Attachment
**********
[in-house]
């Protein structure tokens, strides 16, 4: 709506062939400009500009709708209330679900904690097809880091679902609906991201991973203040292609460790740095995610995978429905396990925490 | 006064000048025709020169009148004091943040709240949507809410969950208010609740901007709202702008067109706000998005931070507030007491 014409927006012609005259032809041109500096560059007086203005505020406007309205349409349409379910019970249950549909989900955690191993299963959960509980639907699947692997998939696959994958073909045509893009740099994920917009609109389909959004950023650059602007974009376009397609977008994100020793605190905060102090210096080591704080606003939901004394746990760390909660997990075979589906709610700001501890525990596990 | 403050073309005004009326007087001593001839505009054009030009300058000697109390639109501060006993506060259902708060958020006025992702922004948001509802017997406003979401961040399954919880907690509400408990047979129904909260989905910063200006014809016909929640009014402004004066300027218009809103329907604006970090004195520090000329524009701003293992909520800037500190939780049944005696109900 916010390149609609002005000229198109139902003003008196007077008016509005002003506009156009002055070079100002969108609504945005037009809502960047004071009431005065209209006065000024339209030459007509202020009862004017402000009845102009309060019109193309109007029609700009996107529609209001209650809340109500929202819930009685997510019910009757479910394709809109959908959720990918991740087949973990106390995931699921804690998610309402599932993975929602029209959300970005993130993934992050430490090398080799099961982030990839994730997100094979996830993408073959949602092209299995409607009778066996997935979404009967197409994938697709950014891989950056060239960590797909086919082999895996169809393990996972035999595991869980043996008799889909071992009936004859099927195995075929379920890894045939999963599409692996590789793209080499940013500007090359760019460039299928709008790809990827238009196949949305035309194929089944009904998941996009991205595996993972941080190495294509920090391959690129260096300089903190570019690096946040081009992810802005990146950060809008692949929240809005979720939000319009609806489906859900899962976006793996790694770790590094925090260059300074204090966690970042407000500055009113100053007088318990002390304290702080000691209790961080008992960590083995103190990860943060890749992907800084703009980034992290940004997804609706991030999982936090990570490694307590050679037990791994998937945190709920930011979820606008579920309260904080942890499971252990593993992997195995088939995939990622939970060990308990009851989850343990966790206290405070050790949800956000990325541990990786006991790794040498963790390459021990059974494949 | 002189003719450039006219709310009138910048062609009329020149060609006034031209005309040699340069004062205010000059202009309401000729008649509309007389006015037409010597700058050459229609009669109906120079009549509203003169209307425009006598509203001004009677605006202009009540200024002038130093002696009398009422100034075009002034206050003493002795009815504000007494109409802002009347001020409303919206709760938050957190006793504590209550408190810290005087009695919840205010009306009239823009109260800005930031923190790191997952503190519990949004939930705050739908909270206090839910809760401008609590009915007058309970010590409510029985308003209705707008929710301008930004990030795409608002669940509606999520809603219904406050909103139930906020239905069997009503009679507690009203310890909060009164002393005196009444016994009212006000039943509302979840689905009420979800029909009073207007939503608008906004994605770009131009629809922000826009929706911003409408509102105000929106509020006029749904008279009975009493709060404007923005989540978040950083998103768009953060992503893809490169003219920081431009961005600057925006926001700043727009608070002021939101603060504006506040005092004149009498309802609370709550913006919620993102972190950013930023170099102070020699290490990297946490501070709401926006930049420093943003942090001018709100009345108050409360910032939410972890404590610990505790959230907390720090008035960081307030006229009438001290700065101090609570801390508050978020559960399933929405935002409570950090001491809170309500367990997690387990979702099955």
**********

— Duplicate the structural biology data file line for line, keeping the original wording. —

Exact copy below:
[in-house]
């Protein structure tokens, strides 16, 4: 709506062939400009500009709708209330679900904690097809880091679902609906991201991973203040292609460790740095995610995978429905396990925490 | 006064000048025709020169009148004091943040709240949507809410969950208010609740901007709202702008067109706000998005931070507030007491 014409927006012609005259032809041109500096560059007086203005505020406007309205349409349409379910019970249950549909989900955690191993299963959960509980639907699947692997998939696959994958073909045509893009740099994920917009609109389909959004950023650059602007974009376009397609977008994100020793605190905060102090210096080591704080606003939901004394746990760390909660997990075979589906709610700001501890525990596990 | 403050073309005004009326007087001593001839505009054009030009300058000697109390639109501060006993506060259902708060958020006025992702922004948001509802017997406003979401961040399954919880907690509400408990047979129904909260989905910063200006014809016909929640009014402004004066300027218009809103329907604006970090004195520090000329524009701003293992909520800037500190939780049944005696109900 916010390149609609002005000229198109139902003003008196007077008016509005002003506009156009002055070079100002969108609504945005037009809502960047004071009431005065209209006065000024339209030459007509202020009862004017402000009845102009309060019109193309109007029609700009996107529609209001209650809340109500929202819930009685997510019910009757479910394709809109959908959720990918991740087949973990106390995931699921804690998610309402599932993975929602029209959300970005993130993934992050430490090398080799099961982030990839994730997100094979996830993408073959949602092209299995409607009778066996997935979404009967197409994938697709950014891989950056060239960590797909086919082999895996169809393990996972035999595991869980043996008799889909071992009936004859099927195995075929379920890894045939999963599409692996590789793209080499940013500007090359760019460039299928709008790809990827238009196949949305035309194929089944009904998941996009991205595996993972941080190495294509920090391959690129260096300089903190570019690096946040081009992810802005990146950060809008692949929240809005979720939000319009609806489906859900899962976006793996790694770790590094925090260059300074204090966690970042407000500055009113100053007088318990002390304290702080000691209790961080008992960590083995103190990860943060890749992907800084703009980034992290940004997804609706991030999982936090990570490694307590050679037990791994998937945190709920930011979820606008579920309260904080942890499971252990593993992997195995088939995939990622939970060990308990009851989850343990966790206290405070050790949800956000990325541990990786006991790794040498963790390459021990059974494949 | 002189003719450039006219709310009138910048062609009329020149060609006034031209005309040699340069004062205010000059202009309401000729008649509309007389006015037409010597700058050459229609009669109906120079009549509203003169209307425009006598509203001004009677605006202009009540200024002038130093002696009398009422100034075009002034206050003493002795009815504000007494109409802002009347001020409303919206709760938050957190006793504590209550408190810290005087009695919840205010009306009239823009109260800005930031923190790191997952503190519990949004939930705050739908909270206090839910809760401008609590009915007058309970010590409510029985308003209705707008929710301008930004990030795409608002669940509606999520809603219904406050909103139930906020239905069997009503009679507690009203310890909060009164002393005196009444016994009212006000039943509302979840689905009420979800029909009073207007939503608008906004994605770009131009629809922000826009929706911003409408509102105000929106509020006029749904008279009975009493709060404007923005989540978040950083998103768009953060992503893809490169003219920081431009961005600057925006926001700043727009608070002021939101603060504006506040005092004149009498309802609370709550913006919620993102972190950013930023170099102070020699290490990297946490501070709401926006930049420093943003942090001018709100009345108050409360910032939410972890404590610990505790959230907390720090008035960081307030006229009438001290700065101090609570801390508050978020559960399933929405935002409570950090001491809170309500367990997690387990979702099955």